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Abitibi-Témiscamingue and marine transportation



Other than for recreational purposes, transportation by water (marine transportation) is not recognized as an economic avenue in Abitibi-Témiscamingue.


However, it should not be neglected that Val-d’Or was historically supplied by boat from Amos (S.S. Siscoe and S.S. Sullivan) in its early years. Témiscamingue also knew the glory hours of the log drive and its tugs (T.E. Draper). Our waterways were once important players in our economic survival.

Today, marine transportation still has a strategic place in our businesses. Because of a more global economy, it is no longer intra-regional but a tool for exporting to the “Nordic” regions and world-wide.


Our mining companies, our construction companies and their suppliers use the sea to ship commodities, goods, materials, equipment, vehicles and others to strategic operational sites. They use containers, boxes and pallets to concentrate and optimize shipments.

Some businesses prepare their shipments in the region for delivery to various ports in Quebec. Others ship to consolidation warehouses that ensure the logistics of the loads to the right port. The main shipping points are Valleyfield, Montreal, Sorel, Trois-Rivières, Quebec City and in some northern communities (Chisasibi).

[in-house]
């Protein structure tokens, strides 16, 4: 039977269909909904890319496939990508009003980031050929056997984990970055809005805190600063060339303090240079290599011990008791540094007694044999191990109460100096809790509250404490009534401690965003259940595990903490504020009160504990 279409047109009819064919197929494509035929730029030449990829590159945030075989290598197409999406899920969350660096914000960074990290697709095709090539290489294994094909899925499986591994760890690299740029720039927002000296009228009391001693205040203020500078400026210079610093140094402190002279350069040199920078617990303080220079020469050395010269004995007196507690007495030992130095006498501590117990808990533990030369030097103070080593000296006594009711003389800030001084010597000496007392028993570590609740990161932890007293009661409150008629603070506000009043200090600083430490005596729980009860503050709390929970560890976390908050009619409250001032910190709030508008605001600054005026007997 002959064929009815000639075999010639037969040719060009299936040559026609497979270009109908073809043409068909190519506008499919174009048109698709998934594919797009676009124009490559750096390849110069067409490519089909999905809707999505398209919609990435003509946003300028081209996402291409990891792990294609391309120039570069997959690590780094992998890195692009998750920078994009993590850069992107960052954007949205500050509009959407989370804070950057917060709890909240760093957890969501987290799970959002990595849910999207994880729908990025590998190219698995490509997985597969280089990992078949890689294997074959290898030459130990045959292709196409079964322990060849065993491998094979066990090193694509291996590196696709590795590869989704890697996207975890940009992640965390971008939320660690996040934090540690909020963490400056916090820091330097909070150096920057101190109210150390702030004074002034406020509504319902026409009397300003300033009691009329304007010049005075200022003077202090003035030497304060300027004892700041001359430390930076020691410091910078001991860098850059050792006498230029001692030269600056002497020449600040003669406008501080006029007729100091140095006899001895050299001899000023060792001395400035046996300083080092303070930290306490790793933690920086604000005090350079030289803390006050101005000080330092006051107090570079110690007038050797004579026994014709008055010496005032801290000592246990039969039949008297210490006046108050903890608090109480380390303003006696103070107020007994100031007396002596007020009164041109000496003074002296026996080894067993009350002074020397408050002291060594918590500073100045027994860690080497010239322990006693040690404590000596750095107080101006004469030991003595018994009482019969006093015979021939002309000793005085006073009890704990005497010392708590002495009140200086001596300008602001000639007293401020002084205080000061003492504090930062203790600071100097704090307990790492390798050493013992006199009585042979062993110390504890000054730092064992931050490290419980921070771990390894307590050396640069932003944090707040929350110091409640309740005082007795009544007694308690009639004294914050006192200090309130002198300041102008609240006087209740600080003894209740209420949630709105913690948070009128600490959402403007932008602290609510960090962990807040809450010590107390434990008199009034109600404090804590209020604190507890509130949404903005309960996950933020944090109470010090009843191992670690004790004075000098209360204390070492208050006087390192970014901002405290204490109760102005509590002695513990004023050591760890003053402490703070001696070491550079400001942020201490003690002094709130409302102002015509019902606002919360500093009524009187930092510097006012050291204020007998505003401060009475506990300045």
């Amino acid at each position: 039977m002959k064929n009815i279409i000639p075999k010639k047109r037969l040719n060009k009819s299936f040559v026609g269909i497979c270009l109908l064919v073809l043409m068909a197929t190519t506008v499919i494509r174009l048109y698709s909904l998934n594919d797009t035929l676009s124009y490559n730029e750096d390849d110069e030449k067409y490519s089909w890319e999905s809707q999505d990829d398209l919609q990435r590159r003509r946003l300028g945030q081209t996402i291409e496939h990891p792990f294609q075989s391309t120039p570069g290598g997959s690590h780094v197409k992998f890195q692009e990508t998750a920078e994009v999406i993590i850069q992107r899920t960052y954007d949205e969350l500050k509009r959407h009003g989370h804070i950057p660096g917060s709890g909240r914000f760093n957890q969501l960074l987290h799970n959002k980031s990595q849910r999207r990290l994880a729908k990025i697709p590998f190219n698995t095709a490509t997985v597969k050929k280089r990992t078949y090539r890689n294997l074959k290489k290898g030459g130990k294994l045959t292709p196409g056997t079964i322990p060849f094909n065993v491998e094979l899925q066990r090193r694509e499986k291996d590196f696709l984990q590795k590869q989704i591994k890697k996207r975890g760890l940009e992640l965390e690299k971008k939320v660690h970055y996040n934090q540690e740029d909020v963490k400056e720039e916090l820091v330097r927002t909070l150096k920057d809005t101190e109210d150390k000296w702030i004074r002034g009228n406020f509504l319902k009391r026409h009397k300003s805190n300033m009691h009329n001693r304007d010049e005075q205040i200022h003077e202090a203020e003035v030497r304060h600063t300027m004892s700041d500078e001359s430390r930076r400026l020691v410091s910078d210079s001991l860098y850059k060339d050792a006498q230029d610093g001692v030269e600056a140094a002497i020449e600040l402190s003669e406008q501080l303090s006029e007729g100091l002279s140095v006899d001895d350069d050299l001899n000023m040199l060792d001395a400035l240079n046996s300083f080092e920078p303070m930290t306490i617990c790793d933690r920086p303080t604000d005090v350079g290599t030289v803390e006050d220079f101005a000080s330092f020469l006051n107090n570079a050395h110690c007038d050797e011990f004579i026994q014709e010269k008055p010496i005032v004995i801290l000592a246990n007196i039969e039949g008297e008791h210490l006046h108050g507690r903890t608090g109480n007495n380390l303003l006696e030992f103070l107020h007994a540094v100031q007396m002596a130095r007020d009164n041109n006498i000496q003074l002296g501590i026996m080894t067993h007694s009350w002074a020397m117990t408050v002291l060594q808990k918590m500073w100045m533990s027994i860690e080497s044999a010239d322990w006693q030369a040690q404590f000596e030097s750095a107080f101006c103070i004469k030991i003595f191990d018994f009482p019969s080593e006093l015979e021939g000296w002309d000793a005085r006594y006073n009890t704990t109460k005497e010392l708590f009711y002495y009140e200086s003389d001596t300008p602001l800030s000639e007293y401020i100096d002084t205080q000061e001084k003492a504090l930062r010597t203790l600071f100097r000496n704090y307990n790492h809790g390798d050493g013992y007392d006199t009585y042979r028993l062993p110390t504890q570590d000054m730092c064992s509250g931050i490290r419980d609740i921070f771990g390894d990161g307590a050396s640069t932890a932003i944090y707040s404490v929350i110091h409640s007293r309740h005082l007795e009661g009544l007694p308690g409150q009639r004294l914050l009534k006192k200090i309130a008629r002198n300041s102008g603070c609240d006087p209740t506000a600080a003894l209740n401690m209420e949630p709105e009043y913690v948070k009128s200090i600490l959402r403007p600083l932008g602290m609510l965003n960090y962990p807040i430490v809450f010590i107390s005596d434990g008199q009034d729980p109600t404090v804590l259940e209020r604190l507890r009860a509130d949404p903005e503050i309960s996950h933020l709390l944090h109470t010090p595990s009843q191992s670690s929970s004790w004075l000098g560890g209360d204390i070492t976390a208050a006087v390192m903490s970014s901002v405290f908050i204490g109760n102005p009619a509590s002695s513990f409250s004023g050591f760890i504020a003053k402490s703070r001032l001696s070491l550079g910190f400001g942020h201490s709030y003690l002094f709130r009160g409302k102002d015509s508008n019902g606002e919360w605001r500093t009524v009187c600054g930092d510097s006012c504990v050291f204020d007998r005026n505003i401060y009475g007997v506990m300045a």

Transportation is carried out by towed barges or by high-tonnage vessels. Thousands of tons of merchandise and equipment leave our region for localities and operational sites where our companies are major players. Whether in the Canadian North, in Africa, in South America, or in any other territory, our mining and forestry knowledge opens up promising markets.

For Abitibi-Témiscamingue, the shipping of goods by water represents a “discreet” but significant contribution to our economy. It allows our companies to work at lower costs in remote territories that have an interesting development potential for our local economy.

These transportation activities are part of our northern and international expertise. They are part of the intermodal logistics models in which we are becoming more and more efficient. This logistics combines road, air, rail and sea routes in order to occupy and grow, from our region, territories with a promising future.


  • Jean-Yve Poitras, commissaire industriel